Analysis: The US isn't the best team at this World Cup _ yet

SHANGHAI — The United States does not have the best team at this World Cup.

This is not a new thing.

It's just more evident now. The Americans' edge in recent tournaments has been that they always had the best players on the court. That's not the case in this World Cup. The best player in the tournament is NBA MVP Giannis Antetokounmpo, who plays for Greece, a team that is likely waiting for the U.S. this weekend. All-NBA first-teamer Nikola Jokic plays for Serbia. The two-time reigning defensive player of the year, Rudy Gobert, plays for France.

That puts even more emphasis on teamwork.

From the early days of this team's training camp in Las Vegas last month, coach Gregg Popovich hasn't been showing highlights of how exceptional talent on recent U.S. teams — the likes of Kobe Bryant, LeBron James and Kevin Durant and Carmelo Anthony and Dwyane Wade — could put on the sort of dazzling shows typically reserved for All-Star games. Instead, he's been showing the games that the U.S. had to grind out, as if he knew daunting tests were coming.

But even those glitzy U.S. teams, gold medalists from the last two World Cups and last three Olympics, weren't great "teams."

They just had the best talent in the world, got along, and made it work.

Teams — in an ideal scenario — are put together over time, forged through bonds that sometimes take years. Serbia has six players here who were on its Olympic team three years ago and six returnees from the last World Cup team in 2014. Spain has five players back from the Olympics. Turkey's roster still has holdovers from the group that went to the World Cup final nine years ago.

"Execution-wise, we're not there yet," Popovich said.

That's reality, though it's certainly not an excuse for nearly losing to Turkey on Tuesday night. Ersan Ilyasova, Cedi Osman and Furkan Korkmaz — players with a combined zero NBA All-Star appearances, players with a combined NBA scoring average of 10 points per game — were pretty much doing whatever they wanted, but Turkey let the U.S. off the hook in a 93-92 overtime final.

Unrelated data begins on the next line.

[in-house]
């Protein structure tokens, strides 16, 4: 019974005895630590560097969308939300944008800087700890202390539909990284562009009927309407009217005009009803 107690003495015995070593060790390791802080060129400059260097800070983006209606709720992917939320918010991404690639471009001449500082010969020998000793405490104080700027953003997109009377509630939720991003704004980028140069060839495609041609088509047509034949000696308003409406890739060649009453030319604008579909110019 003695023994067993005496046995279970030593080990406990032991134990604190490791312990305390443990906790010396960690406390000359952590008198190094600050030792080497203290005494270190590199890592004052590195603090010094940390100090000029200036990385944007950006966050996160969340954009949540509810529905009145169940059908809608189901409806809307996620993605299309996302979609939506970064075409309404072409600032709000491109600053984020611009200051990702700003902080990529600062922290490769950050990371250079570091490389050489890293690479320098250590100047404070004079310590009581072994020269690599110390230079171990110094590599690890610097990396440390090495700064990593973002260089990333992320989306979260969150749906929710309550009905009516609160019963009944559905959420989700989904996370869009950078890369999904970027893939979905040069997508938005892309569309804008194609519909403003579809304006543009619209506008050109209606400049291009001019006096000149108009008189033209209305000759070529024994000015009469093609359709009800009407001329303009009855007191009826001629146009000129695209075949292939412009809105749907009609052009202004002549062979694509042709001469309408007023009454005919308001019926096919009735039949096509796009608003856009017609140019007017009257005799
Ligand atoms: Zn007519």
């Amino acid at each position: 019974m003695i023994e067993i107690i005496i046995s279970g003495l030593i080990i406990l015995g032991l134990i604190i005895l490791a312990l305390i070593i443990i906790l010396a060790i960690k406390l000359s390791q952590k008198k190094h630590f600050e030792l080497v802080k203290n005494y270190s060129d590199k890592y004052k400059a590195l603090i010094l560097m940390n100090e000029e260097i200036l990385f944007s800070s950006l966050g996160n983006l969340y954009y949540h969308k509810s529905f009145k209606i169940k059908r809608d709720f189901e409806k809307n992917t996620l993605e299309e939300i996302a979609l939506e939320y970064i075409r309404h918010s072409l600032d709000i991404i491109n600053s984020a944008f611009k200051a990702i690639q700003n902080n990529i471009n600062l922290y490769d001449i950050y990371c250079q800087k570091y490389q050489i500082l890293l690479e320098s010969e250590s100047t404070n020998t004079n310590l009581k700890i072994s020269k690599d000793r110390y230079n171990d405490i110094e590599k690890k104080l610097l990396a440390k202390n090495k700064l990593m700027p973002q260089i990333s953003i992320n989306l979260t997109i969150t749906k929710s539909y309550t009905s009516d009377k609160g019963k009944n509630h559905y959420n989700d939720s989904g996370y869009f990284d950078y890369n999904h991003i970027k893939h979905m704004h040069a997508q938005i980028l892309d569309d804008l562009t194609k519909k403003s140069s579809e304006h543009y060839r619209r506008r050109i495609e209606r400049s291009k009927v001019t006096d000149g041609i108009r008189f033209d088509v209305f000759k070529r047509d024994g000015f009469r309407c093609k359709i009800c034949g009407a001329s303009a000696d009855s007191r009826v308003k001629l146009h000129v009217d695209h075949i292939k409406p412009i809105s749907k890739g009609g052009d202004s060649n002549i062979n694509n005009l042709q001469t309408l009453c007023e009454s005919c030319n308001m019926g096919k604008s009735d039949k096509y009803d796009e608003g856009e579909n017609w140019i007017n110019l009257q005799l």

Put simply, Turkey choked.

And that's what it took for the U.S., the world's No. 1-ranked program, the three-time defending Olympic champions and two-time defending World Cup champions, to win a game over a squad that isn't even ranked among the top 10 in Europe.

"Every game we learn something new about our group and what we have to do and how we have to play," Popovich said. "We already know how good the other teams are, so our respect is there for that, and that goes without saying. But, we still have to use every game kind of like a practice in a sense to try to get better in so many ways."

And while the U.S. is anything but a lock — as everyone can now plainly see — there's still time to get it right. But it is going to take a Herculean effort for this team to win gold in China.

Maybe, just maybe, Turkey provided the lesson or spark that the Americans needed.

Yes, the best U.S. talent is back home but the Americans still have the most talented roster at the World Cup from top to bottom. There's no other team in China with 12 NBA players on the roster, not even close.

But they're going to execute — as a team — every second of every game. This team has very little, if any, margin for error.

"We're not going to win every game by 30 or 40," said U.S. forward Jayson Tatum, who turned an ankle on the pass he threw to set up Khris Middleton for what became the gamewinning free throws with 2.1 seconds left. "Turkey is a great team, and they've been playing together for a while. This is good for us. It was a tough game, tough battle, a lot of guys gave second, third, fourth efforts. We learned a lot about ourselves."

The rest of the world learned a lot as well.

The Americans can be beaten. The Australians proved that in an exhibition last month, and Turkey showed it again on Tuesday night. Any team the Americans face the rest of the way will go into that game seeing blood in the water, seeing an opportunity to beat the best basketball-playing country in the world.

"We can continue to build and get better," U.S. guard Donovan Mitchell said.

They better. Or else they're not going home with gold.


Tim Reynolds is a national basketball writer for The Associated Press. Write to him at


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